AQL 1.5 is equivalent to a maximum risk of 1.5% that any given glove contains a pinhole capable of allowing water, and therefore micro-organisms, through the material.
EN 455-2 describes the testing requirements for determination of physical properties, including tensile strength, before and after accelerated ageing, of medical gloves. Gloves are treated differently depending on the use they are intended for and the material they are manufactured from.
|SURGICAL GLOVES||EXAMINATION/PROCEDURE GLOVES MADE OF NATURAL AND SYNTHETIC RUBBERS||EXAMINATION/PROCEDURE GLOVES MADE OF THERMOPLASTICS (E.G. VINYL AND TEP MATERIAL)|
|Force at Break in Newton||≥ 9.0||≥ 6.0||≥ 3.6|
EN 455-3 covers requirements and testing for biological evaluation. It specifies methods for protein testing (extractable latex proteins have an important role in latex allergy), powder levels, and endotoxin levels.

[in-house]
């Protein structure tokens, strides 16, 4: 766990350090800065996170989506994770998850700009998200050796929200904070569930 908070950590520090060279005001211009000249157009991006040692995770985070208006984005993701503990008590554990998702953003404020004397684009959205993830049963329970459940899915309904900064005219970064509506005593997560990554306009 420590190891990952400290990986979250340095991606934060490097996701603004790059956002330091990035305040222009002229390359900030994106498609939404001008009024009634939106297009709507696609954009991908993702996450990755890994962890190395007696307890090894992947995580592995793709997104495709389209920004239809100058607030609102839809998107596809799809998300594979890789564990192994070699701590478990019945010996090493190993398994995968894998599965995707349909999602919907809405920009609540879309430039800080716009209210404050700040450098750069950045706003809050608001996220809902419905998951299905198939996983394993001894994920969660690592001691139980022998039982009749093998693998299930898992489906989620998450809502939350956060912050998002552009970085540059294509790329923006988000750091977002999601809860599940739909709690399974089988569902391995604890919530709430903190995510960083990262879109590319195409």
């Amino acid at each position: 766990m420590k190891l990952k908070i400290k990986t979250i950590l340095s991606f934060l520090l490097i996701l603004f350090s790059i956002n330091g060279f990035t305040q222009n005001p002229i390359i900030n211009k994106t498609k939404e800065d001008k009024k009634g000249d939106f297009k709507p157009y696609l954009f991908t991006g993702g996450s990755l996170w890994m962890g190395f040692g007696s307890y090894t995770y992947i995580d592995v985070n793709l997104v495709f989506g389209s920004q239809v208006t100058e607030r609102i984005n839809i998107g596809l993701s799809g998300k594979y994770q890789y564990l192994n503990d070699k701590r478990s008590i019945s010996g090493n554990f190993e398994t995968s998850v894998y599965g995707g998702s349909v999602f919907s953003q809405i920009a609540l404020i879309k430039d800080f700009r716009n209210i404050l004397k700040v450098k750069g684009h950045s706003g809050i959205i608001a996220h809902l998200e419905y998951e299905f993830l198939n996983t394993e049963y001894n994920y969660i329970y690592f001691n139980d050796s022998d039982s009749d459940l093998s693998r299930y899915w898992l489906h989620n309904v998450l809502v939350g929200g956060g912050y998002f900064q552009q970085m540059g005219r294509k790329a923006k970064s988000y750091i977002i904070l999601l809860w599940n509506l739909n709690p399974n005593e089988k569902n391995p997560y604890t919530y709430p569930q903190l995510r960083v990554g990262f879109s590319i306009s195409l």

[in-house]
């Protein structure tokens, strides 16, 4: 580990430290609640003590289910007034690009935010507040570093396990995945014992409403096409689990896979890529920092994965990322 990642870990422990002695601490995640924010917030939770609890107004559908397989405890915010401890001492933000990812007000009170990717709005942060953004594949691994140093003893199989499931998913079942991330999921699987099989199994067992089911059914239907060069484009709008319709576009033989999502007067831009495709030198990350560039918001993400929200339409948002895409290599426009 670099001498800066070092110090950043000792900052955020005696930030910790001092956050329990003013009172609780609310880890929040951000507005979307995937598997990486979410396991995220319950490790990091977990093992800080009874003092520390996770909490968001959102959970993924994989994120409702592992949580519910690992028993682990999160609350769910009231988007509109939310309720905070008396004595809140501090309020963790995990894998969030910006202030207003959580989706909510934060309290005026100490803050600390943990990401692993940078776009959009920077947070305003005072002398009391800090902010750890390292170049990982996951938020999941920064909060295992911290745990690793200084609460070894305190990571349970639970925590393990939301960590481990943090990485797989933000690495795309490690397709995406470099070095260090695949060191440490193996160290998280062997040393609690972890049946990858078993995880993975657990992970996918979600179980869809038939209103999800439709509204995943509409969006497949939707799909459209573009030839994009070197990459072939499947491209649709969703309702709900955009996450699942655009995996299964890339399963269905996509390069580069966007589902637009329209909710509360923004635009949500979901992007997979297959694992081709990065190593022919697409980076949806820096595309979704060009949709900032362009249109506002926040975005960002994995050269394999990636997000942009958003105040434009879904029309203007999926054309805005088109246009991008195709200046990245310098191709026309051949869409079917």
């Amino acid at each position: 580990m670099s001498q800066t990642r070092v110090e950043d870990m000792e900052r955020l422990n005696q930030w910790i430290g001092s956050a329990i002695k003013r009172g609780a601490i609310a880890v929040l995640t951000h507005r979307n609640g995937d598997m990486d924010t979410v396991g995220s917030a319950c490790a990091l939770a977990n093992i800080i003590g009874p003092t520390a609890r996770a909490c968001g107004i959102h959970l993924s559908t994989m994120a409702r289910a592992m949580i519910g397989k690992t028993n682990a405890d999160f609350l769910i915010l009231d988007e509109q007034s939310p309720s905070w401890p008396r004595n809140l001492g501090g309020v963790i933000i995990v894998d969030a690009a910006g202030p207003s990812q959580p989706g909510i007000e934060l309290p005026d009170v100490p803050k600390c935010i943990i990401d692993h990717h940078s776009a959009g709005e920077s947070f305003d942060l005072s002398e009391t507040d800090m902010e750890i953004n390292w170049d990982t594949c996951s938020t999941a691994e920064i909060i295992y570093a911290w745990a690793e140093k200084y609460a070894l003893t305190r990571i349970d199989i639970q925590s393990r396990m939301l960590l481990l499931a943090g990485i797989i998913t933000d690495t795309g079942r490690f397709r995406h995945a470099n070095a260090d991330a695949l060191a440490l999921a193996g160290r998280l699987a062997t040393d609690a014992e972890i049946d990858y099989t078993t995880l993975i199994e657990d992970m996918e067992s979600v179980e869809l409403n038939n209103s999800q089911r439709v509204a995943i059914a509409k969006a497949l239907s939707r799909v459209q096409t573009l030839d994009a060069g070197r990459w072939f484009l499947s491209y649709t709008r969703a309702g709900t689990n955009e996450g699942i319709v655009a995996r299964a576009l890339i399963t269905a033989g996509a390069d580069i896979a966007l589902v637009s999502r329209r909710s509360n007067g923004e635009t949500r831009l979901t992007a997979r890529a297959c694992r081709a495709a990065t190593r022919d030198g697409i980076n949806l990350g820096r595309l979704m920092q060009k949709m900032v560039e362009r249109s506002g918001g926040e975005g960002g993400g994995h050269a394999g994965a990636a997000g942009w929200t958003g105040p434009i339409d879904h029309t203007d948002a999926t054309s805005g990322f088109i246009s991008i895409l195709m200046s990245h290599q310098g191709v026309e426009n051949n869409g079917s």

EN 455-4 covers requirements and testing for shelf life determination. It specifies real-time and accelerated shelf life studies, to enable manufacturers to prove that their product will withstand up to 3 years (usually) without losing their properties as well as complying with the requirements of the EN 455.
Protective gloves for welders.
This standard applies to protective gloves for use in manual metal welding, cutting and allied processes. It includes reference to EN 420, EN 388 and EN 407 requirements.
Compliance to EN 420, except for lengths:
Size 6: 300mm
Size 7: 310mm
Size 8: 320mm
Size 9: 330mm
Size 10: 340mm
Size 11: 350mm
Type A: lower dexterity and higher performance for physical characteristics. This type is recommended for all welding operations where higher protection would be needed, except TIG* welding
Type B: higher dexterity and lower physical performance. This type is recommended for TIG welding.
Minimum performance required:
|REQUIREMENTS||STANDARD||TYPE A||TYPE B|
|Abrasion resistance||EN 388||Level 2||Level 1|
|Blade cut resistance||EN 388||Level 1||Level 1|
|Tear resistance||EN 388||Level 2||Level 1|
|Puncture resistance||EN 388||Level 2||Level 1|
|Burning behaviour||EN 407||Level 3||Level 2|
|Contact heat resistance||EN 407||Level 1||Level 1|
|Convective heat resistance||EN 407||Level 2||–|
|Resistance to small splashes of molten metal||EN 407||Level 3||Level 2|
|Dexterity||EN 420||Level 1||Level 4|
*Tungsten inert gas (TIG) welding is an arc welding process that uses a non-consumable tungsten electrode to produce the weld.